Blog posts categorized as: Grow Vegetables & Fruit
Mar 12, 2016
If you grow vegetables, berry bushes or fruit trees (or all of the above) then you already understand the importance of successful pollination. Flowers need to be pollinated in order to successfully produce a fruit. Even if you don’t grow your own produce in your backyard, your trips to the grocery store would be pretty bleak without pollinators. While there are many pollinators in the insect world, honey bees have traditionally been the workhorse pollinators of agricultural crops. But it’s not just our food crops that need pollinators. According to published research, cross-pollination by bees supports at least 30% of the world’s food crops and 90% of wild plants. Bottom line: We need bees.
You probably know that urbanites have taken to beekeeping with more interest in the last few years. I personally keep several honey bee hives myself. While we need more beekeepers, the reality is that beekeeping is not for everyone. It’s costly, requires hands-on education and a serious commitment to tend your hives and continue learning. If you have small children that regularly use your yard, then you may not be able to accommodate beehives on a small urban property. Here in the city, you also have to take more precautions to safely keep bees, being that we all have neighbors close by. So then what do you do if you want to increase your home garden yields and help the overall bee population, but you’re not prepared to become a beekeeper? Mason bees are the answer.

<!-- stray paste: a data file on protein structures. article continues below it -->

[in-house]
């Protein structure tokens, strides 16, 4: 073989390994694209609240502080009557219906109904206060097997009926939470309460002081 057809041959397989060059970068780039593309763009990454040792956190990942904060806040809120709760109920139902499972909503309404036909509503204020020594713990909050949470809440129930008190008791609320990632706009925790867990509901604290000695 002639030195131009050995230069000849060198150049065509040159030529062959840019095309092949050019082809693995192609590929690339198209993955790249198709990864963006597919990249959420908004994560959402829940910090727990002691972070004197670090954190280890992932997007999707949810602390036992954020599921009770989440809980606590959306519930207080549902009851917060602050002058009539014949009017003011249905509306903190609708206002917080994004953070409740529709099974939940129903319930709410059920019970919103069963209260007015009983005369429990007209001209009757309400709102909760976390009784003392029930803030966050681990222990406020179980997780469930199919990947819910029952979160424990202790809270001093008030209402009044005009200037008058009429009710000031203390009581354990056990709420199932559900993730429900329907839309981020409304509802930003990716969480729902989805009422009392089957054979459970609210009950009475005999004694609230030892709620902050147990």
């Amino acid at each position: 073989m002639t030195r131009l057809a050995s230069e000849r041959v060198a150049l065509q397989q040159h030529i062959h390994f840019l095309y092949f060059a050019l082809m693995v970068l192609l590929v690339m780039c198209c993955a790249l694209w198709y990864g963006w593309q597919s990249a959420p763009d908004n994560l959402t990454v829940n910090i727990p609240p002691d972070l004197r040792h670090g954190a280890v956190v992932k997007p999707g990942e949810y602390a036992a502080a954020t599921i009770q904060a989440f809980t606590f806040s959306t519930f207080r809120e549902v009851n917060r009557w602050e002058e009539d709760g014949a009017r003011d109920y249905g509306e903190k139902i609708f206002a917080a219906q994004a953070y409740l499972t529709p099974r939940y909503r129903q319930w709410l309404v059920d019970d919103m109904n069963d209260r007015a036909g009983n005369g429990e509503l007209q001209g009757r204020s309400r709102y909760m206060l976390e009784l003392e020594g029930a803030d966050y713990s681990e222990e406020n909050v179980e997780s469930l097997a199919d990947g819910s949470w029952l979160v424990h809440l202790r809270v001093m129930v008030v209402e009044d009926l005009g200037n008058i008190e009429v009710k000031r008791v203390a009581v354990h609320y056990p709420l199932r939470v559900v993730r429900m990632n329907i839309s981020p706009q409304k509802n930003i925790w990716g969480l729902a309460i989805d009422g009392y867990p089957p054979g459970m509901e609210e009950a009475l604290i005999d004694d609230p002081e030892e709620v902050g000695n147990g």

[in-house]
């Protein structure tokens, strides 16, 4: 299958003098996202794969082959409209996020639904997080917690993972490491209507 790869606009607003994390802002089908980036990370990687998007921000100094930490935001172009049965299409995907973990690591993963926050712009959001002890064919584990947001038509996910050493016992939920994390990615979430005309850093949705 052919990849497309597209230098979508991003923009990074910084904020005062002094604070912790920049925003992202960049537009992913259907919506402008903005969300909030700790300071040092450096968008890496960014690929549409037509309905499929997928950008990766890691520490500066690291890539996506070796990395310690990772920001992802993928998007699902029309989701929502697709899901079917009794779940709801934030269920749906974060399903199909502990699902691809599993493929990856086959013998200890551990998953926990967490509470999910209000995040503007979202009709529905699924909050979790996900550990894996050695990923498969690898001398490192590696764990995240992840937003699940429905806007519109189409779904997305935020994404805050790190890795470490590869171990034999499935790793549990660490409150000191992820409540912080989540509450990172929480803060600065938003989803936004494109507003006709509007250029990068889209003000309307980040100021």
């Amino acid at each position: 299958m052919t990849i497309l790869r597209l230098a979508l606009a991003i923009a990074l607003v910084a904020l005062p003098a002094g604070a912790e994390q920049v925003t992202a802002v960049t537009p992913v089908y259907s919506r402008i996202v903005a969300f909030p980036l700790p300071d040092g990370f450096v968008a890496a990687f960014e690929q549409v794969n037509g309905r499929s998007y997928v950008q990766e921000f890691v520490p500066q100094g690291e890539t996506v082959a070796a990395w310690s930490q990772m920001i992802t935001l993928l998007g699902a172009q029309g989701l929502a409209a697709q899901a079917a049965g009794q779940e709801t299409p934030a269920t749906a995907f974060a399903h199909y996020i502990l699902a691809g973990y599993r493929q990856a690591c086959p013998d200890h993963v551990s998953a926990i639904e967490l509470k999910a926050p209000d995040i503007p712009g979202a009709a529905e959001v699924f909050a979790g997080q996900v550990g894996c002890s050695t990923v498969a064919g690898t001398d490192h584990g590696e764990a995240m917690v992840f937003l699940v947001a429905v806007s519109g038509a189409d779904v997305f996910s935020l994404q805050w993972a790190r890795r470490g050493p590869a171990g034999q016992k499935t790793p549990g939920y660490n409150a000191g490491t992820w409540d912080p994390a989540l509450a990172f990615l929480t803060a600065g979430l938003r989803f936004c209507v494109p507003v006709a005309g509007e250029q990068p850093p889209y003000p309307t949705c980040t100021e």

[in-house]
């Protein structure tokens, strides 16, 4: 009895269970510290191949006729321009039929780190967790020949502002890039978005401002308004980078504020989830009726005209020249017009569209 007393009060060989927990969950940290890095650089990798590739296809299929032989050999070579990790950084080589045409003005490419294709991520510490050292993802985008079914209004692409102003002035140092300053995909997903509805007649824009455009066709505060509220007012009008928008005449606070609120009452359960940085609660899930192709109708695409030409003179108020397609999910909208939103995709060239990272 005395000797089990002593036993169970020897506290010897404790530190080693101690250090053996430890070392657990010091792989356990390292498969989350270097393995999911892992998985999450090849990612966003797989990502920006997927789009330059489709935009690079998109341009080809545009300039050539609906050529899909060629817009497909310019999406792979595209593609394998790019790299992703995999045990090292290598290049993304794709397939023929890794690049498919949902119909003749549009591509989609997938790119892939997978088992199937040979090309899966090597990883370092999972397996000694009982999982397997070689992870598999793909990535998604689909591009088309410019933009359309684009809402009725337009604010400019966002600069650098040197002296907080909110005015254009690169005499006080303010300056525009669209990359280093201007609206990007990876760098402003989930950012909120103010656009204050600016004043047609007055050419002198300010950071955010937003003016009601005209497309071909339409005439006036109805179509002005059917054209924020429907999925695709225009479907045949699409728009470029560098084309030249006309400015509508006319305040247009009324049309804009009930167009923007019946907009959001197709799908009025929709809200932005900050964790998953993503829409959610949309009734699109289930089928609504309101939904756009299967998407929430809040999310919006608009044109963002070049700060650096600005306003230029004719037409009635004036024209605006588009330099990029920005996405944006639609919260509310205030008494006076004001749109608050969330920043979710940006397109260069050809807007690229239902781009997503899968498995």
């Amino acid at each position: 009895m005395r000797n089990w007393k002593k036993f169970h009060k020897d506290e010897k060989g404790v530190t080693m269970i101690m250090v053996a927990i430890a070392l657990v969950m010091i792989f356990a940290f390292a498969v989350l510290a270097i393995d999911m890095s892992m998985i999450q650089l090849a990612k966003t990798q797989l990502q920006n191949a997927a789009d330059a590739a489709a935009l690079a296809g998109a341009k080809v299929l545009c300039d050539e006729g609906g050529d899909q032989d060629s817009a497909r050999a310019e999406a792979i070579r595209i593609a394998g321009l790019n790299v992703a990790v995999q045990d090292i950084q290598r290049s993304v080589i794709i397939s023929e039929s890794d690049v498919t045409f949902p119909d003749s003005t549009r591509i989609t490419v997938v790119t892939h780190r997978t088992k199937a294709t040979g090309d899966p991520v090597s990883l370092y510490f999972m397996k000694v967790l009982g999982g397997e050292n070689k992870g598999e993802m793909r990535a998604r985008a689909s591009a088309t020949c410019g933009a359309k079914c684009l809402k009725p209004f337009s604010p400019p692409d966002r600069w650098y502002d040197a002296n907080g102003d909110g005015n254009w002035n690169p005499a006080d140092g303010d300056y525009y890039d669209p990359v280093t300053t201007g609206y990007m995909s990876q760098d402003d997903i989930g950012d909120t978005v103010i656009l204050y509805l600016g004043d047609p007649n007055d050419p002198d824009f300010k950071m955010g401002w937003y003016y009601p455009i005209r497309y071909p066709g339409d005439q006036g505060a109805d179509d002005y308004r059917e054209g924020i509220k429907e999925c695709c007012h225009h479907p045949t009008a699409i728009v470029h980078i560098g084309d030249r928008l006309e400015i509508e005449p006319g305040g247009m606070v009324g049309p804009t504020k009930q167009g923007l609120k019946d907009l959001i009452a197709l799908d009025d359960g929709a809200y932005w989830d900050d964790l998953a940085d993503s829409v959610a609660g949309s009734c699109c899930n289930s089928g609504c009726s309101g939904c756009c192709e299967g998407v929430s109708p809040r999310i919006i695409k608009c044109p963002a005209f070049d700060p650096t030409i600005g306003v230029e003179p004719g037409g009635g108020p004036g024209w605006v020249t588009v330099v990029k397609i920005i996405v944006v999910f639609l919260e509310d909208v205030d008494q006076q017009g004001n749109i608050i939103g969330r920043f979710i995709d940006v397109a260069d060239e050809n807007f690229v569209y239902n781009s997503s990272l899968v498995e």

A baby blue orchard bee emerges from its cocoon in my garden. Hello!
Mason bees are gentle. This just-hatched blue orchard bee takes its first bath on my hand.
Did you know? There are thousands of bee species in North America other than the European honey bee. If you’ve ever spent time watching the blooming plants in your garden, you’ve probably seen many different types. If we can boost all of their populations, our food supply will be in much better shape. In fact, by boosting populations of other species, we can help mitigate some of the pressures on honey bees. Mason bees are a group of what I call “gentle super pollinators”. They don’t produce honey, but they don’t sting or require hive maintenance. While the females do have a stinger, they rarely if ever use it. The Blue Orchard Bee, which occurs naturally in our area, is one such mason bee.
Now is the time that baby mason bees will begin hatching out of their winter cocoons. You can pick up dormant cocoons of blue orchard bees and nesting materials right now at local garden centers (call ahead to check availability or have them order for you). Mason bees, unlike honey bees, don’t build honey comb in a hive. They simply nest in narrow holes or tubes they find in wood and hollow twigs. I’ve even seen them nesting in holes in my home’s exterior brick. You can purchase mason bee houses, which you fill with paper or reed tubes. It can take several seasons for your own little mason bee population to build up and that hinges on you providing nesting material. Other than the nesting material, all you have to do is sit back and let these powerful pollinators do their thing!
Mar 9, 2016
Regardless of the chance of a late freeze, it’s time to get serious about tomatoes. Growing prize-worthy tomatoes is a bit of a right of passage for most gardeners. In fact, tomatoes are typically the first the go-to-fruit for beginning gardeners. They’re easy, right? In some parts of the country, that may be the case. In Dallas? Not so much. North Texas doesn’t exactly offer up the easiest of growing conditions.
While many parts of the country have one condensed edible growing season that spans mid-spring through summer, we have several distinct growing seasons. Less heat-tolerant veggies, like spinach and lettuce, need to be grown fall through winter. Heat-lovers like peppers and eggplant won’t budge an inch until it gets hot. Tomatoes…well, they’re somewhere in between. While tomatoes are a tropical plant and are not frost hardy, they don’t reproduce well once our intense summer heat comes on.